By Caitlyn M. Davis / Editor in Chief
What has been unique about John Cabot University since its beginnings is its mission to provide its students with a liberal arts education that is influenced by an international context abroad. This has always been the pride of the university, and it is an important part of the identity of a student attending John Cabot. It is therefore necessary for more awareness of our differences and our strengths to be recognized, for these do not only affect a few; they affect everyone who is seeking an immersive learning experience in an accepting multicultural environment.
At the beginning of last semester, JCU announced the creation of the Diversity, Equity and Inclusion Task Force, an idea that had been discussed earlier among students from the African Cultural Club. This idea gained more widespread support after the protests against police brutality and systemic racism took place last summer, so the need for an initiative that took action to prevent discrimination became even more essential. Concerns were brought up about how progress and awareness can be achieved towards an inclusive environment, and there needed to be a space designed for listening to the experiences of others without any judgment. JCU President Franco Pavoncello affirmed this in a letter to the JCU Community last summer: “We must continue, with new vigor, to take further initiatives to ensure that our university is free from the scourge of racism and discrimination of Black people and of any other group.”
JCU Vice President Jose B. Alvarez is the Taskforce Chair and Professor Kwame Phillips is the Vice-Chair. Both explained to me that they worked together to create the taskforce, and immediately after they put a lot of thought into who the various members of the group could be. They said it was important that these were individuals who are committed and passionate about diversity, inclusion and equity issues. They reached out to the commuunity and asked for student representatives of diversity-related clubs to participate. The current student members are: Raei Yohannes Megerssa, representative of the African Cultural Club; Valentina Jin representative of the Asian Culture Club; Naomi Villamizar Bedford, representative of the Organization of Latin Americans; and Nicolas Luca Lombardo, representative of the Queer Alliance.
Faculty and staff were also asked to participate, including Professor Peter Sarram, Professor Allison Donahue, and Professor Isabella Clough Marinaro, as well as staff from diversity-related programs such as Giulia Ricci from Student Cultural Programs and Julia del Papa from Community Service, Religious Life, and Multiculturalism. This team was carefully structured so that not only were students, faculty, and staff present, but individuals from diverse backgrounds and experiences worked together to share their input and perspectives.
“In order for something like this to be meaningful, you need to have a representation that is as broad and as wide and includes as many voices as possible,” said Professor Phillips.
The taskforce meets every two weeks, and their first step to interact with the community was the survey that was emailed to everyone last month, also announced by JCU President Pavoncello. The survey was anonymous and the questions were aimed to gauge if members of the JCU community felt they were accepted, respected, and listened to. The survey was put together by the taskforce members and informed by what they had observed from other universities’ taskforces. The data they have received from the JCU community was based on experiences, opinions and thoughts from students, faculty and staff, data that could help push the university towards an even more progressive environment. After reading through these answers together, the taskforce’s next step is to discuss what this data reveals, indicates, and what can be done to improve everyone’s university experience.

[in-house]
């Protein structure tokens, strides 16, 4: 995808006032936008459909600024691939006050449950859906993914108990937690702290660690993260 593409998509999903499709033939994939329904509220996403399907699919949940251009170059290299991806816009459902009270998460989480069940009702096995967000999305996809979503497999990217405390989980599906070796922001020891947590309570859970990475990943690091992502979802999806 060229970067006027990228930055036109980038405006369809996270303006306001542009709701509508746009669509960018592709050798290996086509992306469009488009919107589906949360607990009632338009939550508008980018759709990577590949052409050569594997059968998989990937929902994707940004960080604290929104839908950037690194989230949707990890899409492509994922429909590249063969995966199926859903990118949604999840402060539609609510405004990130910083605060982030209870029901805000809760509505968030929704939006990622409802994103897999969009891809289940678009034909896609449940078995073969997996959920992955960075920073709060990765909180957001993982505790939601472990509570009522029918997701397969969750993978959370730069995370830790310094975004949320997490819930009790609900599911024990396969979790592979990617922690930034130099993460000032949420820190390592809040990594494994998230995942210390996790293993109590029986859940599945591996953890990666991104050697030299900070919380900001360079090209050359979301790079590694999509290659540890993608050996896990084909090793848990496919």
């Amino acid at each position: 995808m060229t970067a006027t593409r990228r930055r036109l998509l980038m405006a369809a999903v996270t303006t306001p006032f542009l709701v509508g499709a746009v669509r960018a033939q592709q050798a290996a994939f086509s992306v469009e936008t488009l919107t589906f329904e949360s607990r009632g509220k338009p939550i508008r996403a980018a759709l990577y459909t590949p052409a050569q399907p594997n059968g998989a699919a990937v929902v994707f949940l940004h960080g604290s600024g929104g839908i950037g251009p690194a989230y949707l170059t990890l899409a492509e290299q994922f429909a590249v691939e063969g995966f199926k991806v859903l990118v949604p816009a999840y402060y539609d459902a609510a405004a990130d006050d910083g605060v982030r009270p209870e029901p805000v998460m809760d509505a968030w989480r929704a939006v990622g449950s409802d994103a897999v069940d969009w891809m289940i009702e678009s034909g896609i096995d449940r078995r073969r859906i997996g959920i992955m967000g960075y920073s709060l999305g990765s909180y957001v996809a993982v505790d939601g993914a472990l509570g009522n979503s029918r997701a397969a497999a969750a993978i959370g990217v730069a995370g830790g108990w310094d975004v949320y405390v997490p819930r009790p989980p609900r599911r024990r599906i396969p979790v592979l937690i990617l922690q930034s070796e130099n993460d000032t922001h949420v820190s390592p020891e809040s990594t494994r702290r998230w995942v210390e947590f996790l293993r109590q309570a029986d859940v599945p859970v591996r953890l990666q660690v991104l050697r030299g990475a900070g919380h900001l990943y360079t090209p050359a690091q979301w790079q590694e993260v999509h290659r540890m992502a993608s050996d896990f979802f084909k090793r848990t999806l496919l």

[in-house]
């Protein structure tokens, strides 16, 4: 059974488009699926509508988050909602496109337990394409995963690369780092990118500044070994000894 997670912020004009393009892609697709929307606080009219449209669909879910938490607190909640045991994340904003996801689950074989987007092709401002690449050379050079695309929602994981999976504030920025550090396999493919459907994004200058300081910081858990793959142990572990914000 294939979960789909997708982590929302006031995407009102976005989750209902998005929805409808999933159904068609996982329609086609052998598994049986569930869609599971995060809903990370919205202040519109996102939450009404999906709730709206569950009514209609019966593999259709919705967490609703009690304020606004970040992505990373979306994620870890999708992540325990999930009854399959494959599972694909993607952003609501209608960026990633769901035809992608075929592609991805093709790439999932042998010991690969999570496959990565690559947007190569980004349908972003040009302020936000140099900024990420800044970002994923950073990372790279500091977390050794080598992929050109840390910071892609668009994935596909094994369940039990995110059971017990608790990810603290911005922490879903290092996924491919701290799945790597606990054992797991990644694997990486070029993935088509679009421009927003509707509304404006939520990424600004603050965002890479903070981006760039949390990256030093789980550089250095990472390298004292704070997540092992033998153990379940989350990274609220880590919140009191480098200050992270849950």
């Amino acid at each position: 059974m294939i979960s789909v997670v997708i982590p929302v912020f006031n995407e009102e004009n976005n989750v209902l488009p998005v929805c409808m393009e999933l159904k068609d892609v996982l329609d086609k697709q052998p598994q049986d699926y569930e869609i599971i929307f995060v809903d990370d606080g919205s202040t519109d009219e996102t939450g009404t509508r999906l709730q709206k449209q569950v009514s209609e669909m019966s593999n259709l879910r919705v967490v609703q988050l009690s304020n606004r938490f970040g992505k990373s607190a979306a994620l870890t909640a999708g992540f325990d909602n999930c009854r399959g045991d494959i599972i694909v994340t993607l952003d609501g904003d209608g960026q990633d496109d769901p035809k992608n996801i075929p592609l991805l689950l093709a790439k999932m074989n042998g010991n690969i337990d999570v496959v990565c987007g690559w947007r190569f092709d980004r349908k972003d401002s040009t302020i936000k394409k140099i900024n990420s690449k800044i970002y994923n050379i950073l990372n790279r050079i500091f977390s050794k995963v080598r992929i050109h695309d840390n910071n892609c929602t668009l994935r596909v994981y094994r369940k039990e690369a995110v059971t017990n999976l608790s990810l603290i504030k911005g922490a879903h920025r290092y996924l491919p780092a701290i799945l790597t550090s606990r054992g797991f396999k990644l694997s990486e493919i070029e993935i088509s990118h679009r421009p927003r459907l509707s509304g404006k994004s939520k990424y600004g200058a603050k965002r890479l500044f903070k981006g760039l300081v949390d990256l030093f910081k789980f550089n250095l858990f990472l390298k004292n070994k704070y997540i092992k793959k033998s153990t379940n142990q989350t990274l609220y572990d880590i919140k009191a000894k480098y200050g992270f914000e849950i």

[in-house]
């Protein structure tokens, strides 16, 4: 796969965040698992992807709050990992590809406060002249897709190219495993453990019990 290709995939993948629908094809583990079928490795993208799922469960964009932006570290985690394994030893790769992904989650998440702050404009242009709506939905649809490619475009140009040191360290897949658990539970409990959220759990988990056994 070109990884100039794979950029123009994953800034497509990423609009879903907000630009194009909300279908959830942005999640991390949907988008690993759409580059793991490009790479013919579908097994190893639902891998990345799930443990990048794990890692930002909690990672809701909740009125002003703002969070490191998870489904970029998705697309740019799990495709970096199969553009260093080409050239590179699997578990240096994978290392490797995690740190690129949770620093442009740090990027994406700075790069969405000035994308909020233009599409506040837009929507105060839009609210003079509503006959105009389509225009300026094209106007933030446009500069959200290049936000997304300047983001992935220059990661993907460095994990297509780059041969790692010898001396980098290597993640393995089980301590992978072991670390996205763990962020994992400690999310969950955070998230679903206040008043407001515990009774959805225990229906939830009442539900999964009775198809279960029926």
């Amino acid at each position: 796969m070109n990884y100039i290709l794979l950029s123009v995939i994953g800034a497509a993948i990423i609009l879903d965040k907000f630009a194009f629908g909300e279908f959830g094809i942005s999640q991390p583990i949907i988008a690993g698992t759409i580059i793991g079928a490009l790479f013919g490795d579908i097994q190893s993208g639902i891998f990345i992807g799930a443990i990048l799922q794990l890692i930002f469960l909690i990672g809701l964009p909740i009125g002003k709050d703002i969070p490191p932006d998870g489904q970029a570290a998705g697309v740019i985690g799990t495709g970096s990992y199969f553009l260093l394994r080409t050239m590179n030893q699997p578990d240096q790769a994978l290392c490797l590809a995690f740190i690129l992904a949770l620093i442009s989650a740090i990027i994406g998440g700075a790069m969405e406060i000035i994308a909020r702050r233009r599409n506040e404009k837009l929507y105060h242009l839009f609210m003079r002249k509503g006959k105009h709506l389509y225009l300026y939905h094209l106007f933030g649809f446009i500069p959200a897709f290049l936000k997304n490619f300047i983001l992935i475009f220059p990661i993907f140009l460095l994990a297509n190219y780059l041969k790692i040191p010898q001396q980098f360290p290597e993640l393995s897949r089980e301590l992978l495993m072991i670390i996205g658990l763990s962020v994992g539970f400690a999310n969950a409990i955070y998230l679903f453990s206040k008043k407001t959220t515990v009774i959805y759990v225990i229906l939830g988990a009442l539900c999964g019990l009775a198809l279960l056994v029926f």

VP Alvarez also said that he directly communicates with staff members of the cafeteria and the maintenance crew. Both VP Alvarez and Professor Phillips believe that their experiences also need to be considered, especially since they have been fundamental in keeping the university open during this pandemic. The Diversity Task Force’s main objective is therefore to ensure that everyone in the JCU community feels they have an equal part in it and know they can move forward with what they want to achieve in life—and not held back.
“It is not enough to have different shades of color; it’s providing what people need to be successful,” said VP Alvarez.
Student Government President, Luca Azzariti Crousillat, is also part of the taskforce and president of the student-run Diversity Committee. While the Diversity Committee is part of the Student Government, the Diversity, Equity and Inclusivity Task Force is not student-run. However, the committee can act as an additional resource for the Task Force to collect information that is specific to the interests of the students. Luca acts as the liaison between the taskforce and committee. He takes his role as Student Government President very seriously and uses his influence to raise the concerns of the student body on their behalf, which he did last summer when directly discussing these concerns with President Pavoncello, who later prompted the creation of the taskforce.
Luca said that JCU is almost like a family, we may have our disagreements but at the end of the day, we support each other.
Every member that I spoke to is driven to help shape the multiculturalism of the university into something bigger than a simple concept, into an actual place known for compassion and understanding, free from judgment and prejudice. This is an enormous responsibility that they all share, but they carry it with grace and optimism. Rome was not built in a day, but by working together the possibilities become more tangible.
Contact the Diversity, Equity and Inclusion Task Force at: